Esmail’s language classes are part of the non – formal education component, as organized by IOM and Solidarity Now inside Malakasa camp, in partneship with UNICEF.

IOM operates in the camp as the official Site Management Support Agency (SMS) with the support of the European Commission – DG HOME, under the project "Supporting the Greek Authorities in Managing the National Reception System for Asylum Seekers and Vulnerable Migrants (SMS)". IOM and Connect by Music cooperate in the camps of Malakasa, Thermopyles, and Eleonas and aim to extend their cooperation in other camps on Greece's mainland soon.


"Teaching strengthens the bonds between the camp community and brings people closer" 

The story of Farzana Hakimi and Feridon Rahimi


“We want to learn, and we want to teach! Learning a language is a very important communication tool,” says Farzana Hakimi, after finishing her English language course with young female students in the open accommodation site of Malakasa, close to Athens. “Teaching strengthens the bonds between the camp community and brings people closer, especially the children, who are eager to learn new things," she says with a smile on her face.

Feridon Rahimi (42) and Farzana Hakimi (36) came to Greece from Afghanistan thirteen months ago. They spend four months in Moria Reception and Identification Center, before their transfer to Malakasa camp in the Greek mainland. “When we were in Moria, we noticed that children had a lot of free time and we wanted to do something interesting for their everyday life. Now that we are in Malakasa, we managed to materialize our idea,” says Farzana.

“With the support of IOM, we have managed to organize English language courses for boys and girls. I run a class with girls and my husband is helping young boys three times per week,” she addThe classes of Farzana and Feridon are complementary to the courses that IOM, UNICEF and Solidarity Now run for the site community, in the framework of the site management support.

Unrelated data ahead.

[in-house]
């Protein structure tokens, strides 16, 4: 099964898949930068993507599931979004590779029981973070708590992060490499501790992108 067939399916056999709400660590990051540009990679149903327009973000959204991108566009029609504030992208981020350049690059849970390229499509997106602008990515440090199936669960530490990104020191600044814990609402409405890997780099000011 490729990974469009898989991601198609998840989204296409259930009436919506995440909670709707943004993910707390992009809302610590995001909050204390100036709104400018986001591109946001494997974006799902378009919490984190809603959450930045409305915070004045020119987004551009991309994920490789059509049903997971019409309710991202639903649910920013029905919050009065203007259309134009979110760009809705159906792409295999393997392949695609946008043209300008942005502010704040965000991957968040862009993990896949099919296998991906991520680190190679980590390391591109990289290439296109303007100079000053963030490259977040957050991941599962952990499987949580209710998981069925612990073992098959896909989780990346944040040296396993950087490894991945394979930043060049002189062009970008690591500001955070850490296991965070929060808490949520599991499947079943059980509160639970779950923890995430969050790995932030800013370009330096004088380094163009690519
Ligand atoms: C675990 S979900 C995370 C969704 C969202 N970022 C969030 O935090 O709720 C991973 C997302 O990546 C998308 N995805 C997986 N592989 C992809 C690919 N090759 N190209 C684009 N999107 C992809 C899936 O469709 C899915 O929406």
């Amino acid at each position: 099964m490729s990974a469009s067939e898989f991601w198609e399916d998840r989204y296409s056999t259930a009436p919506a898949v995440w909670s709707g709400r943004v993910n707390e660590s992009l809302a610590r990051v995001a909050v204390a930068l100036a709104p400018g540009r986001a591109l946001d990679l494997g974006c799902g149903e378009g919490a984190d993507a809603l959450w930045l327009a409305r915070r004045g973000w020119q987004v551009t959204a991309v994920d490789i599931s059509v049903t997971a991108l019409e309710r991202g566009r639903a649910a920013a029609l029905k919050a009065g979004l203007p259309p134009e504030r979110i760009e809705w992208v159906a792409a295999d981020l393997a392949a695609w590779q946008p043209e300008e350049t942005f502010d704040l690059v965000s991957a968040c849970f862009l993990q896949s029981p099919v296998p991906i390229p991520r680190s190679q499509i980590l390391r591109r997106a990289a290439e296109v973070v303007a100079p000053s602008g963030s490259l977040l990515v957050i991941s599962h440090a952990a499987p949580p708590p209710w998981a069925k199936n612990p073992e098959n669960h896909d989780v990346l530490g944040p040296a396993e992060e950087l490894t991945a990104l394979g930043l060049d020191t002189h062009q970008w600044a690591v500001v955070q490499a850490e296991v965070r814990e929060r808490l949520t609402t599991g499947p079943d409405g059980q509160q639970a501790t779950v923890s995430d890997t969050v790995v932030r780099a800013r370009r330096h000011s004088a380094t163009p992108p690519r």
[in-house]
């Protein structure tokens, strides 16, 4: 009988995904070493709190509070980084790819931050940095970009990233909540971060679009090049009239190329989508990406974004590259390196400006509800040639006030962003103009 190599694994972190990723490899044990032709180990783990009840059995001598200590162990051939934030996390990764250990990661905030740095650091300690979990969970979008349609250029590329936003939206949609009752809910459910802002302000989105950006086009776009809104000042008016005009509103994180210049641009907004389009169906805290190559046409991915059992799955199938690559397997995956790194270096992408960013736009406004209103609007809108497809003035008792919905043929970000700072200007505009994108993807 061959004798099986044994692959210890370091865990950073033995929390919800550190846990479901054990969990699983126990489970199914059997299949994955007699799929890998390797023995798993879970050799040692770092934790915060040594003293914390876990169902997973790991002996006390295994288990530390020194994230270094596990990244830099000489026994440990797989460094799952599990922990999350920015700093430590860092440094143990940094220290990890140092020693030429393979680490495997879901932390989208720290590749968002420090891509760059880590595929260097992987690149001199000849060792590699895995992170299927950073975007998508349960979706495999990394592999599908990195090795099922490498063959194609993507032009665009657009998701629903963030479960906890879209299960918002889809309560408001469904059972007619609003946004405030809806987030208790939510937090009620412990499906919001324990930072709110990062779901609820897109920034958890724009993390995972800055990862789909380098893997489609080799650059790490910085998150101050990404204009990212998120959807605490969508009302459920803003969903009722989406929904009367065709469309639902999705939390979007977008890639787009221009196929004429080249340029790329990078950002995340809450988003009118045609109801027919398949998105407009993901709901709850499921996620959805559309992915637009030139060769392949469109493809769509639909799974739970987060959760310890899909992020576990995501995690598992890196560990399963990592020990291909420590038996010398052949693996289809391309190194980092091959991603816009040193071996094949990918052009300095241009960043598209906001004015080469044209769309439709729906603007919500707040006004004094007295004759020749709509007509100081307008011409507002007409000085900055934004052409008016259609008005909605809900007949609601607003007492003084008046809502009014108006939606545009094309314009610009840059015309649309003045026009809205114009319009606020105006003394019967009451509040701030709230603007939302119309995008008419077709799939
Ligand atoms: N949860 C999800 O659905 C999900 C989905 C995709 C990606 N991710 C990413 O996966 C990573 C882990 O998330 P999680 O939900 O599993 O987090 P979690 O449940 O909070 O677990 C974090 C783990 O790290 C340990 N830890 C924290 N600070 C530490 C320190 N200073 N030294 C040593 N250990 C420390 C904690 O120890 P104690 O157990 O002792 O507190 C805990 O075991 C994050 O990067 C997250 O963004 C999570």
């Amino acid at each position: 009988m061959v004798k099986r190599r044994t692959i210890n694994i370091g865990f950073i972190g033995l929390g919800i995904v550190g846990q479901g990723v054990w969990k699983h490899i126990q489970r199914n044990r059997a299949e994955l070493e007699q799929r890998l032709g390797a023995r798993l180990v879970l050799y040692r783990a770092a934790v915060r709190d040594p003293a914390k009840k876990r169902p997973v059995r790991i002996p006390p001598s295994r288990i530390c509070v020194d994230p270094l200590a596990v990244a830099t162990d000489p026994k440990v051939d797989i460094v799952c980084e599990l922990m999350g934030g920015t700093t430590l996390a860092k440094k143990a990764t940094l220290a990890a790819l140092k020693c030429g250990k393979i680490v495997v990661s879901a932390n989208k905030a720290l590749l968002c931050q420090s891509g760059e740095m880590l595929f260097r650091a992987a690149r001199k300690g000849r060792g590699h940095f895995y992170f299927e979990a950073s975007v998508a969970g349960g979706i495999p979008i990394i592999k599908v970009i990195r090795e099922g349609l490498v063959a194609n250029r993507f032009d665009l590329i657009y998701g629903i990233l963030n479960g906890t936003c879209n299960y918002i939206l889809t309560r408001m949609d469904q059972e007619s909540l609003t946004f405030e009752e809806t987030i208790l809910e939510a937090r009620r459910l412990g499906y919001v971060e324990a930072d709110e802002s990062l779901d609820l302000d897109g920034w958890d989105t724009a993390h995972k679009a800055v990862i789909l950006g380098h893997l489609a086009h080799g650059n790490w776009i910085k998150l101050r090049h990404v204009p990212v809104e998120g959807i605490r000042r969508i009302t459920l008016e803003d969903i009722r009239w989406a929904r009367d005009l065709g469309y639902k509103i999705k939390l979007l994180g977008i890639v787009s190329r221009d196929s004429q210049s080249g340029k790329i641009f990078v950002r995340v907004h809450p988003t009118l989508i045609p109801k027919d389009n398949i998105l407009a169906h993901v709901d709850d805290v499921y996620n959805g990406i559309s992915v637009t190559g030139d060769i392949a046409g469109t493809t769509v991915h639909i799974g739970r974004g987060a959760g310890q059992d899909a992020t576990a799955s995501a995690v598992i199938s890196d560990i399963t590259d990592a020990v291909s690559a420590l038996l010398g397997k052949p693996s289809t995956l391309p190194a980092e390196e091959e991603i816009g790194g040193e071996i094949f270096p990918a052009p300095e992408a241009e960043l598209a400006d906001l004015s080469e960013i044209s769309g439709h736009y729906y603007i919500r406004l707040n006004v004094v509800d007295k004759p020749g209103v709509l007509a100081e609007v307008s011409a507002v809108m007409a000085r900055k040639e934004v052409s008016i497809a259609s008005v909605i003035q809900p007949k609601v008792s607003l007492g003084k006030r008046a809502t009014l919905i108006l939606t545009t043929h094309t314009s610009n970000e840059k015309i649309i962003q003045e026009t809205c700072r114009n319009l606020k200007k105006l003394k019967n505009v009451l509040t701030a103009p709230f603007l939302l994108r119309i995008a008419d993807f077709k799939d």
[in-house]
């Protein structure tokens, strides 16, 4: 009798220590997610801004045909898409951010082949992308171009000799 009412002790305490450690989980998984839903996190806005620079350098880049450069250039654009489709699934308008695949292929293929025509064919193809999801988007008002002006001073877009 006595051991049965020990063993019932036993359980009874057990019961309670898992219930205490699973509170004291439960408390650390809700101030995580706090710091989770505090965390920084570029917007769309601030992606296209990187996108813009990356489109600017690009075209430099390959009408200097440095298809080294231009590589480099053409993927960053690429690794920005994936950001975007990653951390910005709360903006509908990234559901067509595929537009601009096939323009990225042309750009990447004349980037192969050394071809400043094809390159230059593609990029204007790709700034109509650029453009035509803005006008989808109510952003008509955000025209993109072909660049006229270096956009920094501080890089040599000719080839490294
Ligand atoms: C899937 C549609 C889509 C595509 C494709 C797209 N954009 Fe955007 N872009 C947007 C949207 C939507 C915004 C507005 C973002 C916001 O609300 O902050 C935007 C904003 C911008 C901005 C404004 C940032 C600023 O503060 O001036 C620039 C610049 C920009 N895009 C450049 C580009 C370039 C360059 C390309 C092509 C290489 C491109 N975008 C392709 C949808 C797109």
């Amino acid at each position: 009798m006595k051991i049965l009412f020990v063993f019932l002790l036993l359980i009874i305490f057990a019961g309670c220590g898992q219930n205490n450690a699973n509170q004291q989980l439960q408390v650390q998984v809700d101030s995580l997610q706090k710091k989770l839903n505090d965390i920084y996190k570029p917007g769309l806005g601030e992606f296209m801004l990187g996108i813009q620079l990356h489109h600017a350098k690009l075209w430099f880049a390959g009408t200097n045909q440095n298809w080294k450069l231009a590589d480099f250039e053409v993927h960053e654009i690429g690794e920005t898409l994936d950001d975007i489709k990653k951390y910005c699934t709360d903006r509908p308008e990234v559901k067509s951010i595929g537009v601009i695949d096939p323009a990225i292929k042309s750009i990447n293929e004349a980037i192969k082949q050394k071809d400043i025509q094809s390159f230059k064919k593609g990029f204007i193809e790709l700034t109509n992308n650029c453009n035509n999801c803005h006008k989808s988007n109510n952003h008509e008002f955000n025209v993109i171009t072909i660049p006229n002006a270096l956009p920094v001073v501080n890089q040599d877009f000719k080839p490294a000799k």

“COVID – 19 has affected the lives of all people in the country, including ours and the camp has been under quarantine in the past. We acknowledge the need to follow the rules and the importance of safety, but at the same time we want to do something nice for ourselves and the children in the camp.”

Feridon and Farzana believe that teaching children a new language is an investment for the future. In parallel, they both organize recreational activities to make the class more productive and colorful. “The positive response we get from the children and their parents is our biggest reward. Living in a camp has a lot of challenges, but at the same time communicating with children helps us alleviate the stress we may feel from time to time,” admits Farzana who also teaches her little daughter Mahya.

“We are both students and teachers,” says Feridon. “We also follow English language lessons and at the same time we learn the Greek language. We want to be a good example for our children,” he adds. With the support of IOM and Solidarity Now teams, Farzana participates also in special community groups, organized in a weekly basis, focused on female population in the camp.

“It is important to motivate women to get out of their containers and communicate their thoughts. Those groups support our socialization into the community and help us build relationships based on trust and confidence.” Farzana and Feridon met each other when they were children and since then they are together. They are staying in Malakasa camp, as asylum seekers.

IOM operates in Malakasa camp as the official Site Management Support Agency (SMS) with the support of the European Commission – DG HOME, under the project “Supporting the Greek Authorities in Managing the National Reception System for Asylum Seekers and Vulnerable Migrants (SMS)”


From Moria to Germany: Hawa and Ahmad from Afghanistan speak to IOM on the eve of their Relocation

“Today, we are feeling human again.”